The Fate of Our Universe

Examples - Astrophysics

Last edited: January 28th 2019


How old is our universe? Is the expansion of space accelerating? Or will it eventually collapse into a singularity? The evolution of our universe can, surprisingly enough, be modeled by solving a set of quite simple ordinary differential equations (ODEs) called the Friedmann equations.

When viewed on a large enough scale, our universe seem to be both homogeneous and isotropic. It is uniform in distribution of matter and radiation in all directions, and has no observable irregularities. Together with the assumption that the spacetime evolves as a perfect fluid, Alexander Friedmann derived his set of equation from Einstein's field equations of gravity in 1922. The equations depends on the density and pressure of the matter, radiation, and vacuum components of the universe.


The variable $a(t)$ is called the scalar factor and is a parameterization of the relative expansion of the universe. It is time dependent and its current value ($t = 0$) is defined as $a(0) = a_0 = 1$. Subscripts '0' denote the quantities evaluated today. $a$ increases with the expansion of the universe. Thus, at the Big Bang singularity, $a(t_{BB}) = 0$ with $t_{BB} < 0$.

The first Friedmann equation is a function of the scalar factors time derivative $da/dt = \dot{a}$,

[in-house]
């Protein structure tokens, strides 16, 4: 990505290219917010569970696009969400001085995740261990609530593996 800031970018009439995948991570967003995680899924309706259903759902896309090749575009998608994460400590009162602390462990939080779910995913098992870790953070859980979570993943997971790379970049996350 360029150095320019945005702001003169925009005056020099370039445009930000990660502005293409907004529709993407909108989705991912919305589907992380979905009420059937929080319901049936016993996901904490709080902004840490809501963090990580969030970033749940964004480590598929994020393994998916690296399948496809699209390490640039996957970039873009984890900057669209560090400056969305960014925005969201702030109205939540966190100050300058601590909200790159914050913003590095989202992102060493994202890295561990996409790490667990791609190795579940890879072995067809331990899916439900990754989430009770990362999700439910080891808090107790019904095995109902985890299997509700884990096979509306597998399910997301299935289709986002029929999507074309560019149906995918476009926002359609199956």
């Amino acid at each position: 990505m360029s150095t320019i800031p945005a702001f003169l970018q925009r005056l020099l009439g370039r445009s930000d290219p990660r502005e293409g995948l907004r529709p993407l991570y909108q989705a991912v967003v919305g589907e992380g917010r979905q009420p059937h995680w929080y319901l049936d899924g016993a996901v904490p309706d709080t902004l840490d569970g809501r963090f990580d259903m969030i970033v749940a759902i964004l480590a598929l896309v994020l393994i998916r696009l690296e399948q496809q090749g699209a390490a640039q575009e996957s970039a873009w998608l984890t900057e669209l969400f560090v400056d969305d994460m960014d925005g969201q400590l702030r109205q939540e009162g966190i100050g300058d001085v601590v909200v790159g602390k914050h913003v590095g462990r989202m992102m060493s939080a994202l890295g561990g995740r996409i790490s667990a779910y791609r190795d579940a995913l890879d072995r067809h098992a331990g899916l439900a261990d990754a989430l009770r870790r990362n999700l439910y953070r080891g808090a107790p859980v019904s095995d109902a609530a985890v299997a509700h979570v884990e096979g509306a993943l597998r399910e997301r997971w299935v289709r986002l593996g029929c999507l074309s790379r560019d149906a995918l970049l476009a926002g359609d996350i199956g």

\begin{equation} \Big(\frac{\dot{a}}{a}\Big)^{2} = \frac{8\pi G}{3}\rho - \frac{\kappa}{a}^2 . \label{first} \end{equation}

The second of its acceleration:

\begin{equation} \frac{\ddot{a}}{a} = -\frac{4\pi G}{3}(\rho + 3P) . \label{second} \end{equation}

Here $G$ is the gravitational constant. If you want to learn how the equations are derived from Einstein's field equations of gravity, see [1].

The parameter $\rho = \sum_i \rho_i$ is the energy density of the perfect fluid. The different components $\rho_i$ have different contributions to the pressure, $P$, given by the equation of state $w = P/\rho$, $$P = \sum_i P_i = \sum_i w_i\rho_i. $$

The different components are:

\begin{equation} \rho \propto a^{-3(1 + w)} = \begin{cases} a^{-3} & \mathrm{matter} \\ a^{-4} & \mathrm{radiation} \\ a^{0} & \mathrm{vacuum} \end{cases} \label{rho} \end{equation}

The vacuum density corresponds to the mysterious dark energy which exerts negative pressure on the universe. As $a$ increases, the value of this component will eventually dominate the expansion.

The parameter $\kappa$ denotes the curvature of the isotropic and homogeneous three dimensional space. In terms of two dimensions, positive curvature ($\kappa = 1$) has spherical spatial geometry, negative curvature ($\kappa = -1$) has hyperbolical spatial geometry, and no curvature ($\kappa = 0$) has flat spatial geometry.

Rewriting the equations